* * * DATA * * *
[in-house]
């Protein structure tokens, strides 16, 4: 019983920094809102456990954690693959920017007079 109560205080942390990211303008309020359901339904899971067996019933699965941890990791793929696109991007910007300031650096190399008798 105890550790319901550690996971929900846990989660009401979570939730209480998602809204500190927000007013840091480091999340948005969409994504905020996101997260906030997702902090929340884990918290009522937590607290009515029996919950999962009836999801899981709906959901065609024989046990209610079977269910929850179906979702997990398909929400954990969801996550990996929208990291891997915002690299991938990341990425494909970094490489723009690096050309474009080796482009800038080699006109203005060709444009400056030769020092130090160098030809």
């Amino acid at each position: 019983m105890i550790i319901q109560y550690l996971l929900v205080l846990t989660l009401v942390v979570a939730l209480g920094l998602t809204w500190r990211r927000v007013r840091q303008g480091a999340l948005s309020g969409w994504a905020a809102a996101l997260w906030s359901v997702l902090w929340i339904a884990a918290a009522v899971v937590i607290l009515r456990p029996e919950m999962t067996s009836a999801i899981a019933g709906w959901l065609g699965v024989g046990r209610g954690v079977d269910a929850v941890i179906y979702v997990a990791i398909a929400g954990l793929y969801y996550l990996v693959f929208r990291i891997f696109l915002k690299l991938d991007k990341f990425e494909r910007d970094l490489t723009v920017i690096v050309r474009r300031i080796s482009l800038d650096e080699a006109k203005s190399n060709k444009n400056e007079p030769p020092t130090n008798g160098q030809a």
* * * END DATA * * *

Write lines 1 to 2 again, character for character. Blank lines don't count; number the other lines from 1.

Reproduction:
[in-house]
């Protein structure tokens, strides 16, 4: 019983920094809102456990954690693959920017007079 109560205080942390990211303008309020359901339904899971067996019933699965941890990791793929696109991007910007300031650096190399008798 105890550790319901550690996971929900846990989660009401979570939730209480998602809204500190927000007013840091480091999340948005969409994504905020996101997260906030997702902090929340884990918290009522937590607290009515029996919950999962009836999801899981709906959901065609024989046990209610079977269910929850179906979702997990398909929400954990969801996550990996929208990291891997915002690299991938990341990425494909970094490489723009690096050309474009080796482009800038080699006109203005060709444009400056030769020092130090160098030809």